Abdel Bari Atwan, al-rai al-youm, 20 July 2016

Let us leave aside the failed Turkish coup and all the consequent purges, which have included tens of thousands of judges, teachers, imams, security officers, state employees and both high and low-ranking officers — let us leave all of that aside, even if temporarily, and try to explore the steps President Recep Tayayip Erdogan is preparing to embark on at the regional and international levels.
Surprises from President Erdogan these days are many and various — you need to stop and catch your breath every now and then while trying to keep up with him — but the most prominent may be “reconciliation” with Syria, entry into negotiations with it, and a shift in Turkey’s attitudes toward it, politically and militarily.
We’ve spoken about this issue here more than once before, and have quoted more than one statement from Mr. Binali Yildirim — the prime minister, and the second man in Turkey — in which he spoke about the futility of the war in Syria and the need to stop the bloodshed and return to “zero problems” with neighbors. What is new this time is that assurances in this direction came from Erdogan’s own mouth the day before yesterday. This may be the biggest surprise, and could gladden the hearts of some while giving others heart attacks.

In video and audio, President Erdogan told a group of his supporters on Monday evening that “his country would put all its disputes with neighboring countries behind it,” and revealed that his country would take an important decision after the National Security Council meeting which will be held tomorrow (Wednesday).
We do not know what important decision the Turkish national security leadership — with the participation of the prime minister, senior state officials, and the military and security establishments — will take, but we do know that the biggest disputes with neighboring countries, which it will put behind it, are with Syria, the source of all the problems Turkey is enduring these days, including “terrorism” and its bombings in Ankara and Istanbul, and Kurdish aspirations to establish a “state” taking shape along its northern border.
Of course we do not deny the existence of disputes with Iraq, as well as others with Egypt, and third, to a lesser extent, with Iran, and fourth with Russia, which are on their way to being resolved. However, all of these disputes are secondary, or are directly related to the Syrian issue, and will all melt away if there is a change in Turkish policy toward this issue.
In this article, we will try to read between the lines of Erdogan’s statements and see what they involve in terms of meanings and indicators on this or that issue and what we can deduce through these readings. We can summarize them in the following points:

  1. There has been an accelerating political and media trend by President Erdogan’s government to review its friendly relations with Washington, as well as a lack of concern with European threats to stop negotiations to include Turkey in the European Union if it reinstates the death penalty. There is a chance of a rupture between the two sides on the grounds of the American government’s refusal to extradite US-based Turkish preacher Fethullah Gülen, who has been officially accused of being behind the failed coup.
  2. A state of “chill” has prevailed over Turkish-Saudi relations since Mr. Yildirim’s statements about the possibility of restoring his country’s relations with Syria. The confused reaction of Saudi media toward the failed coup reflected this chill, as Saudi channels, including the official Al Ekhbariya and semi-official Al Arabiya, appeared at first to sympathize with the coup, and then corrected this and timidly welcomed its failure.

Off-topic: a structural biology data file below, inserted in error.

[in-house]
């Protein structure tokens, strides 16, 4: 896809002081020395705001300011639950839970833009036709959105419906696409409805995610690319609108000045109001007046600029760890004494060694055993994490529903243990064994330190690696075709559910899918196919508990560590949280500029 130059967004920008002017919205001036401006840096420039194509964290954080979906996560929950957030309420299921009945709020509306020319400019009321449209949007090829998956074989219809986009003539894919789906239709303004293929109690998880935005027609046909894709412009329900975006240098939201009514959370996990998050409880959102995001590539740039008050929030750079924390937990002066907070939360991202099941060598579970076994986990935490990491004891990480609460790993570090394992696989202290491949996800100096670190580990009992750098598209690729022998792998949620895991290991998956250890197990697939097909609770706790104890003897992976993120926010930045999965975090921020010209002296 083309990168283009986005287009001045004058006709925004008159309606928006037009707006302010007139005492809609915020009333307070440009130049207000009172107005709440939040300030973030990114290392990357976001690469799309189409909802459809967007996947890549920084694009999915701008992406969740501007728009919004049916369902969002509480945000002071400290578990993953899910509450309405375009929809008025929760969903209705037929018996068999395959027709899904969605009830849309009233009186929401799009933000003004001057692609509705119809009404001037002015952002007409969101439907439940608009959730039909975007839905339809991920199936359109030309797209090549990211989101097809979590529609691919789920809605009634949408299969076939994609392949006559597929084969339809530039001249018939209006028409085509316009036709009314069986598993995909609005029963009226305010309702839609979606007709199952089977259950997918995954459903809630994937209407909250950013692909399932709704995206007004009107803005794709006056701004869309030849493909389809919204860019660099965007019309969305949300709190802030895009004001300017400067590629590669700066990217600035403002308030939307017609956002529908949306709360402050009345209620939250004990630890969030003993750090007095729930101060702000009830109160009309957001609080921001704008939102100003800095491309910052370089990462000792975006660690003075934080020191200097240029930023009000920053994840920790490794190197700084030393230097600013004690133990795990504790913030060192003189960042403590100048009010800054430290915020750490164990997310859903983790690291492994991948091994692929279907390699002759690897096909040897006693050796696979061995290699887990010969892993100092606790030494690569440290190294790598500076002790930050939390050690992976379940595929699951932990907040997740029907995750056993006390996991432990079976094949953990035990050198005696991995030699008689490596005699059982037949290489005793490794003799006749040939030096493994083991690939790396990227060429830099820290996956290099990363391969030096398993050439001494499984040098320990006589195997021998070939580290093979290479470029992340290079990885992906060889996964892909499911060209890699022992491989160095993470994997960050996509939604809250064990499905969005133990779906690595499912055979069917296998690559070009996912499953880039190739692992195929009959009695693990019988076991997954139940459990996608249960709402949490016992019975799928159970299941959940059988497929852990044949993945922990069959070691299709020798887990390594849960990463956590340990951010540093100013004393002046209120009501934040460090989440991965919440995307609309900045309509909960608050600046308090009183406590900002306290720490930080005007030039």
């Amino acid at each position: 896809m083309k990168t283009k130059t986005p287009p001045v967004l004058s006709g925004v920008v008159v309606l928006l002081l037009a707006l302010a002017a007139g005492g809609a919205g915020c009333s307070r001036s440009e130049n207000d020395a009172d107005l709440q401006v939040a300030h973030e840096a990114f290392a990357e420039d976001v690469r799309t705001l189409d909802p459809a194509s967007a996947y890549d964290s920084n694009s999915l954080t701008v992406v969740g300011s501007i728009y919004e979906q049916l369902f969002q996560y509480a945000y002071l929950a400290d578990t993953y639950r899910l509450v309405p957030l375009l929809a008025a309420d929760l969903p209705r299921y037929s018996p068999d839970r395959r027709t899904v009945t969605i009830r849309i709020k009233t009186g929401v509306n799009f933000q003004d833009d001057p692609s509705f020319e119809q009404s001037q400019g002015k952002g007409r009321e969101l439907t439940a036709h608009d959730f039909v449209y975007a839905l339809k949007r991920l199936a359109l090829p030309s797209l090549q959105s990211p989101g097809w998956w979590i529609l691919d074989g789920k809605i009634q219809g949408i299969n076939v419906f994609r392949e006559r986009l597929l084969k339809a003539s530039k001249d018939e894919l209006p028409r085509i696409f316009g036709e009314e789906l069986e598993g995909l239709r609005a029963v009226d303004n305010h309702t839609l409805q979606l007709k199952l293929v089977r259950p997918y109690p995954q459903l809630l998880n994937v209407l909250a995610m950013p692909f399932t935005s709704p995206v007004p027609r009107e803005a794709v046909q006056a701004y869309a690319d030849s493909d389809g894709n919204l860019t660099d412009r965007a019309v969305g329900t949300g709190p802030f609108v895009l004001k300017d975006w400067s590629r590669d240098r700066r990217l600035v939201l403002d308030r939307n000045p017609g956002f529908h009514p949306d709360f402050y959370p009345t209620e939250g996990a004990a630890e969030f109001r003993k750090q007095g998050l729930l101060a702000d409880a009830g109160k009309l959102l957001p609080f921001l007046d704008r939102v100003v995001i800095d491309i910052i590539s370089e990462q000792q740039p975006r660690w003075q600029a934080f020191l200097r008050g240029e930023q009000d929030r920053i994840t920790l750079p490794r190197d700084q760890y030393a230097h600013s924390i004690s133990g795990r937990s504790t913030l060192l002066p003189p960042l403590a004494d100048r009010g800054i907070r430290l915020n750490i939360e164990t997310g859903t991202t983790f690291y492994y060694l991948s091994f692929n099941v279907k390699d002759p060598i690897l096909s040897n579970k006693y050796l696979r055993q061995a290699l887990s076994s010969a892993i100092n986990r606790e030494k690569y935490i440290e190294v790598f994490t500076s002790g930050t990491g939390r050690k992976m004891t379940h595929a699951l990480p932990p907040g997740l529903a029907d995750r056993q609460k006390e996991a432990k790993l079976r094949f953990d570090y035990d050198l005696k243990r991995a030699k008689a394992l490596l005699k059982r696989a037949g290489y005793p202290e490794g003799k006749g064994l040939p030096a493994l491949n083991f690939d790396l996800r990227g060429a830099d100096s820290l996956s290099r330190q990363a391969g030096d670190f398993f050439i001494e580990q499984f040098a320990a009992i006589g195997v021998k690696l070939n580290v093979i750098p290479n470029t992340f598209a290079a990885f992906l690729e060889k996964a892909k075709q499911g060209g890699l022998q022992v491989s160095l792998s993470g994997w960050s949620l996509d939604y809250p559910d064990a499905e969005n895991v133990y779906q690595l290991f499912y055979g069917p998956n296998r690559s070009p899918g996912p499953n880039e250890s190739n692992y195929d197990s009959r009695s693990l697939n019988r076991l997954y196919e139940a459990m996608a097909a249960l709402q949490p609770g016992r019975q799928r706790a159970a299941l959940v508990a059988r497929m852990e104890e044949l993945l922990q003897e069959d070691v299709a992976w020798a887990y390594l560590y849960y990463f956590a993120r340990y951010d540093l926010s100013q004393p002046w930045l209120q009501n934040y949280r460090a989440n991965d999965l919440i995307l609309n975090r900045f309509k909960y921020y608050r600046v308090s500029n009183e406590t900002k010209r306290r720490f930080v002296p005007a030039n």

3. A strange statement was made by Mr. Adel al-Jubeir, the Saudi foreign minister, on the sidelines of the European Union-Gulf Cooperation Council Ministerial Meeting in Brussels yesterday. He said, “There is hope of finding a solution to the Syrian crisis,” while adding at the same time that, “the support of his country for the Syrian opposition will continue, as well as the war on ISIS.” What made this strange was that Mr. Jubeir was uncharacteristically optimistic about a political solution in Syria and did not mention the departure of President Bashar al-Assad, whether peacefully or through war, at all.

We do not want to preempt events or jump to hasty conclusions, however we do not hesitate to say that President Assad could be the biggest winner to emerge from this failed Turkish coup, whether it was real or fabricated, for several reasons, listed below:

  1. The Turkish-Russian rapprochement will be definitive, and could enter a stage of unprecedented strategic cooperation if US-Turkish relations collapse. Two days ago, Sergei Lavrov confirmed there was close cooperation between Moscow and Ankara around the Syrian issue.
  2. The phone conversation initiated by Iranian President Hassan Rouhani with his counterpart Erdogan — and which was greatly welcomed and appreciated by the Turkish president when Rouhani offered congratulations on the failure of the coup and readiness for cooperation between the two countries — could be a prelude to joint Iranian-Russian mediation to resume Turkish-Syrian relations.
  3. The Syrian opposition has disappeared from the political scene over the last three days. So far, no delegation representing it has arrived in Ankara to at least show solidarity with Erdogan.

The Turkish landscape is changing, and Turkey will be different after the coup, as we said in a previous article. So is it the case with President Erdogan. We are less than 24 hours from finding out about the biggest transformation, which the Turkish President will announce after the National Security Council meeting. These are long hours to wait, at least for us.

Links 1 June - 14 July 2016

Sorry, we've been on holiday.

LinksThe Editors